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Beginning after World War I, Houston was transformed from a black-and-white frontier town into one of the most ethnically and racially diverse urban areas in the United States. Houston Bound draws on social and cultural history to show how, despite Anglo attempts to fix racial categories through Jim Crow laws, converging migrations—particularly those of Mexicans and Creoles—complicated ideas of blackness and whiteness and introduced different understandings about race. This migration history also uses music and sound to examine these racial complexities, tracing the emergence of Houston's blues and jazz scenes in the 1920s as well as the hybrid forms of these genres that arose when migrants forged shared social space and carved out new communities and politics. This interdisciplinary book provides both an innovative historiography about migration and immigration in the twentieth century and a critical examination of a city located in the former Confederacy.

Dangerous Sanctuaries

Author : Sarah Kenyon Lischer
ISBN : 9781501700392
Genre : Political Science
File Size : 72. 23 MB
Format : PDF, Kindle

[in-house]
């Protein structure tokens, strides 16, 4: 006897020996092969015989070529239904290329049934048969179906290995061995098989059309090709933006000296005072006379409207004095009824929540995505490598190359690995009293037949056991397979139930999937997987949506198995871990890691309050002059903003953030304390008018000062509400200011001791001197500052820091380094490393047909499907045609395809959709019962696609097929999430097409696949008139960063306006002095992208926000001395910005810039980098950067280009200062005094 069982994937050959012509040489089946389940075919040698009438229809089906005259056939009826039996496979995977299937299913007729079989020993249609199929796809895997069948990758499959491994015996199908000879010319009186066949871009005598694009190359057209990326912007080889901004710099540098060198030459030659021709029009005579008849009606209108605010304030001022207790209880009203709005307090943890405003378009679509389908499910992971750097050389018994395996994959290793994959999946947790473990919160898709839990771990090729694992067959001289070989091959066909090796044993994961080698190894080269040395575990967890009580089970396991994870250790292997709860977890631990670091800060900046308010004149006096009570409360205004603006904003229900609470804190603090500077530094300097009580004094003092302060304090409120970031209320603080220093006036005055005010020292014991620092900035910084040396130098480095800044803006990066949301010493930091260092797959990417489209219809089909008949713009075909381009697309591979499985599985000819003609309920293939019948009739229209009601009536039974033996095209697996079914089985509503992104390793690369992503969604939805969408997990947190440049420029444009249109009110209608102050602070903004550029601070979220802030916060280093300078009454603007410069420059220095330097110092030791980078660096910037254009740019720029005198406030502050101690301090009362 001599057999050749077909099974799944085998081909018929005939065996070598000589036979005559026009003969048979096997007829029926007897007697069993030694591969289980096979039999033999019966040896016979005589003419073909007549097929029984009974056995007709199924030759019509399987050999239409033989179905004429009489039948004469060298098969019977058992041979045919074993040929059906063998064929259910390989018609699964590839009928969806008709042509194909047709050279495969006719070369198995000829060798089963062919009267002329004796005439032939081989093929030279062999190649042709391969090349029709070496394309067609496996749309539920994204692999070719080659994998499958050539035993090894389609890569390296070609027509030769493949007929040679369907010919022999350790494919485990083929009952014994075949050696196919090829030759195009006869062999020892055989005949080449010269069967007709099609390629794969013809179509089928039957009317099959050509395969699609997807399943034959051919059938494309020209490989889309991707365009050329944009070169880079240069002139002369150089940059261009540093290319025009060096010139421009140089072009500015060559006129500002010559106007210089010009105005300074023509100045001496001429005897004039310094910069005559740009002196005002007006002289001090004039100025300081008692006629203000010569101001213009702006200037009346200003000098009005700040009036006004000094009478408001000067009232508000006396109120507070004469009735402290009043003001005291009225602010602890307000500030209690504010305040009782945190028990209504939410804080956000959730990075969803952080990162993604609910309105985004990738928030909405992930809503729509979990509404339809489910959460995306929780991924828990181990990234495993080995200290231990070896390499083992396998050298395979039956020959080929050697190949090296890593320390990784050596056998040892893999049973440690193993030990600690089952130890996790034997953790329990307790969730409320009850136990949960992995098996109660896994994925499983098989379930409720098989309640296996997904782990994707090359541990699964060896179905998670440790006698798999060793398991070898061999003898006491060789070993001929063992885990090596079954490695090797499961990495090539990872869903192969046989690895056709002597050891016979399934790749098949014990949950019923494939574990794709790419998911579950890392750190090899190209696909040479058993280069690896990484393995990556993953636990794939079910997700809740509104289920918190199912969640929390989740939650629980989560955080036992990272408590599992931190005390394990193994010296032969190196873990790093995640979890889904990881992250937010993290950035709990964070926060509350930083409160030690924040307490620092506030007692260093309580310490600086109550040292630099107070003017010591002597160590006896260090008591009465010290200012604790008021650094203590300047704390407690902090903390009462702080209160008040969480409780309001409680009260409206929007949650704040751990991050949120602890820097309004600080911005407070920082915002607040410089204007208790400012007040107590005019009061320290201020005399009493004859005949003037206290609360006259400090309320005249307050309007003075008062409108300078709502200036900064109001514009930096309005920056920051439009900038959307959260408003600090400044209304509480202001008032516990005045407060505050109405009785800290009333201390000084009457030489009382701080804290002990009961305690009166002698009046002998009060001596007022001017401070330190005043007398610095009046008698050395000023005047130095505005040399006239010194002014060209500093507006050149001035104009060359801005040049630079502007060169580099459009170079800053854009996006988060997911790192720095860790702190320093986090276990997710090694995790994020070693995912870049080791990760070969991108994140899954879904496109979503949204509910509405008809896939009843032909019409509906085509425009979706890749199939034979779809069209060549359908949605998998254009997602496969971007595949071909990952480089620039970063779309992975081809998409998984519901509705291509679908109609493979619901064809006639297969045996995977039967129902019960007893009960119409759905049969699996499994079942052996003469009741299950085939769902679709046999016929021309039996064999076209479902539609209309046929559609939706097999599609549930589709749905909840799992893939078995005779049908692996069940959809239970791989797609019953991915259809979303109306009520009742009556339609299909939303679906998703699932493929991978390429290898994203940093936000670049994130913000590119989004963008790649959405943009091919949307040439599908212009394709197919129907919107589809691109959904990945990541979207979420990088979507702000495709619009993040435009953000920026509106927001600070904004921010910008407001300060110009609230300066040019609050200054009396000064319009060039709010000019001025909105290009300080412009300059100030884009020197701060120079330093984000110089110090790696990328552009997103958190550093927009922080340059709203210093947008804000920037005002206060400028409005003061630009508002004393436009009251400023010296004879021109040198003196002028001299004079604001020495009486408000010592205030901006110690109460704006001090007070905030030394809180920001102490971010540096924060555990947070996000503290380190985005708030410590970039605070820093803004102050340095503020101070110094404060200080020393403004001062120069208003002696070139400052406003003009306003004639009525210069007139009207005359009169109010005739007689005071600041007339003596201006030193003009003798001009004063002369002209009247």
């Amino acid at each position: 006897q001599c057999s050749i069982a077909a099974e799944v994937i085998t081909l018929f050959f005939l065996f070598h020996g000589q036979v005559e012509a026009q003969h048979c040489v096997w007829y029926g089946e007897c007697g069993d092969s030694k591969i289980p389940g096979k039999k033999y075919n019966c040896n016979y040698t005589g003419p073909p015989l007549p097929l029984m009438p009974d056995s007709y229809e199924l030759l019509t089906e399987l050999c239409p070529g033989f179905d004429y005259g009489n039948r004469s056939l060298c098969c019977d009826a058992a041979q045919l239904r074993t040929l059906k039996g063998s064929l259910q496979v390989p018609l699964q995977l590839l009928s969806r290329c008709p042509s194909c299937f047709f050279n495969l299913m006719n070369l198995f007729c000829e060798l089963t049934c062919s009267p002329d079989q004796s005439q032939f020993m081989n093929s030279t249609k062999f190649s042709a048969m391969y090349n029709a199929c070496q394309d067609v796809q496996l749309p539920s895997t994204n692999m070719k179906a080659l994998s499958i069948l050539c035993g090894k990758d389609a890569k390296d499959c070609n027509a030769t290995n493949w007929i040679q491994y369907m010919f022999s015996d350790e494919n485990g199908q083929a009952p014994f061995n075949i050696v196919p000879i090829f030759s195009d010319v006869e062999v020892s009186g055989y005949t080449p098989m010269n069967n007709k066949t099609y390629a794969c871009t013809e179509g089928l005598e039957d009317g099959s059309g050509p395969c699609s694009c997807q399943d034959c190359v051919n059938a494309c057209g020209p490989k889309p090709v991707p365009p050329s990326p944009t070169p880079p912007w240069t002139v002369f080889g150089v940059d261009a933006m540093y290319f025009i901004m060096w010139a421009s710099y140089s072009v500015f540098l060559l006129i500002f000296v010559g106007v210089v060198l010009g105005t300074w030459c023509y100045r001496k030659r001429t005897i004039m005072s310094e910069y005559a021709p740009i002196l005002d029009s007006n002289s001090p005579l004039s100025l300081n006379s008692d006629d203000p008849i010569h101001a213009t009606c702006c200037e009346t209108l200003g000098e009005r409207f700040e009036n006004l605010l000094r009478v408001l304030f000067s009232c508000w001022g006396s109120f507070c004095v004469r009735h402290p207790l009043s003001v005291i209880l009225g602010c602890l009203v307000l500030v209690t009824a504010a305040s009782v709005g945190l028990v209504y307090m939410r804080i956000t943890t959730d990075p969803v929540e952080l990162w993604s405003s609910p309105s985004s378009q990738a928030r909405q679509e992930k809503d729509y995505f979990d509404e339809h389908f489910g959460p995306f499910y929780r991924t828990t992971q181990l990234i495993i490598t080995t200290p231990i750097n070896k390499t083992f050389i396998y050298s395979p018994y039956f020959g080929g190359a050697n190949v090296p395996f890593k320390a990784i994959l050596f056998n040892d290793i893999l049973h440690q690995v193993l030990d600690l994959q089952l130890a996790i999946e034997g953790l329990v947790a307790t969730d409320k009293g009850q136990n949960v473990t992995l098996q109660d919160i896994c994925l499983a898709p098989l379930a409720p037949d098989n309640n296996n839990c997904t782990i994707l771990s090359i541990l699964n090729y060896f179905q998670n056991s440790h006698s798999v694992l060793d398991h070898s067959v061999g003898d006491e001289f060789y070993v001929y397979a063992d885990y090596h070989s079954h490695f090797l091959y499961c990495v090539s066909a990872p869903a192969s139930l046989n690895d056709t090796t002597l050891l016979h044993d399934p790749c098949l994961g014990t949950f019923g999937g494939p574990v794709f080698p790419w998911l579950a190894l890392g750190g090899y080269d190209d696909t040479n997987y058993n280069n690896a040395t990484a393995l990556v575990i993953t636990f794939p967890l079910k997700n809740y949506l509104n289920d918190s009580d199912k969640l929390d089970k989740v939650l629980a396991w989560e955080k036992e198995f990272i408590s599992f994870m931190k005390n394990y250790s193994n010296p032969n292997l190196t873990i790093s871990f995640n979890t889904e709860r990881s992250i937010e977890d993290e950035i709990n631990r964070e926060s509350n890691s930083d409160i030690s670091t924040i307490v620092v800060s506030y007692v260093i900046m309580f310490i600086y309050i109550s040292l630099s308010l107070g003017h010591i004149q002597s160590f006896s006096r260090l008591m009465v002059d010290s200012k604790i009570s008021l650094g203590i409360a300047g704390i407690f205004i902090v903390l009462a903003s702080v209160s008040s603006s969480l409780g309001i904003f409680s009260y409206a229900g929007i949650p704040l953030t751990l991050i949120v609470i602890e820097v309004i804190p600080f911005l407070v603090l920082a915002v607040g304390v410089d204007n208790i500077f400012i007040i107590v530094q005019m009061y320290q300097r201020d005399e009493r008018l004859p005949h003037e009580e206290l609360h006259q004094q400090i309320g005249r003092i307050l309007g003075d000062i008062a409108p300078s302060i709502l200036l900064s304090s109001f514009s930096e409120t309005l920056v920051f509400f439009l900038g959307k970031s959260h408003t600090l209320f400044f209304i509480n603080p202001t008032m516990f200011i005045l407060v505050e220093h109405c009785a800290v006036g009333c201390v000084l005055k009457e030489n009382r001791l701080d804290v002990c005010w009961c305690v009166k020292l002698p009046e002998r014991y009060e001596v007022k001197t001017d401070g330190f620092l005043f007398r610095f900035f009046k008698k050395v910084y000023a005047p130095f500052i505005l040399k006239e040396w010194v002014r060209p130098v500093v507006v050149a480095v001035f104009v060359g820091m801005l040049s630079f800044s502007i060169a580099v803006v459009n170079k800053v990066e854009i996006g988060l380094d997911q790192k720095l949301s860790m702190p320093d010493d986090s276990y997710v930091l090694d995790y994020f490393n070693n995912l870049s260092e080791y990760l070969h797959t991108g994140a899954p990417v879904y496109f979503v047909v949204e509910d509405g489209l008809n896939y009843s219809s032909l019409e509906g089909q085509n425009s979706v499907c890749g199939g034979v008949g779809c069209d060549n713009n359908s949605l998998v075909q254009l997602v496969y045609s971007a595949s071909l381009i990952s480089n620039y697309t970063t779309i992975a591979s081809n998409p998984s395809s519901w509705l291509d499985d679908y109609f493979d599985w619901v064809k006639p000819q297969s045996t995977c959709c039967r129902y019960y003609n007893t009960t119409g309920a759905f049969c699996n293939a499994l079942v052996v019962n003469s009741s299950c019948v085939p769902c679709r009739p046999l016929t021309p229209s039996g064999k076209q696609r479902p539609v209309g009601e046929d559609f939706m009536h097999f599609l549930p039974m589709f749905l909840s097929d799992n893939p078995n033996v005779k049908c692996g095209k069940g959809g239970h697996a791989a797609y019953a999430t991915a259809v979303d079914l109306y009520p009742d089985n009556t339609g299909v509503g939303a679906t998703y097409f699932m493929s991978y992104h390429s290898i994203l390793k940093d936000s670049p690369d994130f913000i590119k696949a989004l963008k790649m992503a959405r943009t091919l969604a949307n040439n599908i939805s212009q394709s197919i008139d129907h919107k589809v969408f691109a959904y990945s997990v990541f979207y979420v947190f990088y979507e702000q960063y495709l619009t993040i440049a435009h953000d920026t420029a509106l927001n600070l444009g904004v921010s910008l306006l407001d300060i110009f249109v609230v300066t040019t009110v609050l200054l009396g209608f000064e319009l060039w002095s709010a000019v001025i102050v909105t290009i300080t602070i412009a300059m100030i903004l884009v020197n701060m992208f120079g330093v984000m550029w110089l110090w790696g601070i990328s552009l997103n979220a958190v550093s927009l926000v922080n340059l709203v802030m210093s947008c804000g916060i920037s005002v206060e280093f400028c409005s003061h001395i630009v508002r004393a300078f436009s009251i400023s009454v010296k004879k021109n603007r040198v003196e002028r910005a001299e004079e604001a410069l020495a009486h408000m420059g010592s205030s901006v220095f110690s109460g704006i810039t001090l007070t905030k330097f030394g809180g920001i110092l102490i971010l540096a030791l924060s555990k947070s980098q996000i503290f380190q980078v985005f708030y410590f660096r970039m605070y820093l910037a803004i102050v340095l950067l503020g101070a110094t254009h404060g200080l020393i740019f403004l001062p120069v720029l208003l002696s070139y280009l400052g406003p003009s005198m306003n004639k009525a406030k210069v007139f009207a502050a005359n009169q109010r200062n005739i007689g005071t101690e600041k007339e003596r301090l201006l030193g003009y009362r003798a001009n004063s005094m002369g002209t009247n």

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Since the early 1990s, refugee crises in the Balkans, Central Africa, the Middle East, and West Africa have led to the international spread of civil war. In Central Africa alone, more than three million people have died in wars fueled, at least in part, by internationally supported refugee populations. The recurring pattern of violent refugee crises prompts the following questions: Under what conditions do refugee crises lead to the spread of civil war across borders? How can refugee relief organizations respond when militants use humanitarian assistance as a tool of war? What government actions can prevent or reduce conflict? To understand the role of refugees in the spread of conflict, Sarah Kenyon Lischer systematically compares violent and nonviolent crises involving Afghan, Bosnian, and Rwandan refugees. Lischer argues against the conventional socioeconomic explanations for refugee-related violence—abysmal living conditions, proximity to the homeland, and the presence of large numbers of bored young men. Lischer instead focuses on the often-ignored political context of the refugee crisis. She suggests that three factors are crucial: the level of the refugees' political cohesion before exile, the ability and willingness of the host state to prevent military activity, and the contribution, by aid agencies and outside parties, of resources that exacerbate conflict. Lischer's political explanation leads to policy prescriptions that are sure to be controversial: using private security forces in refugee camps or closing certain camps altogether. With no end in sight to the brutal wars that create refugee crises, Dangerous Sanctuaries is vital reading for anyone concerned with how refugee flows affect the dynamics of conflicts around the world.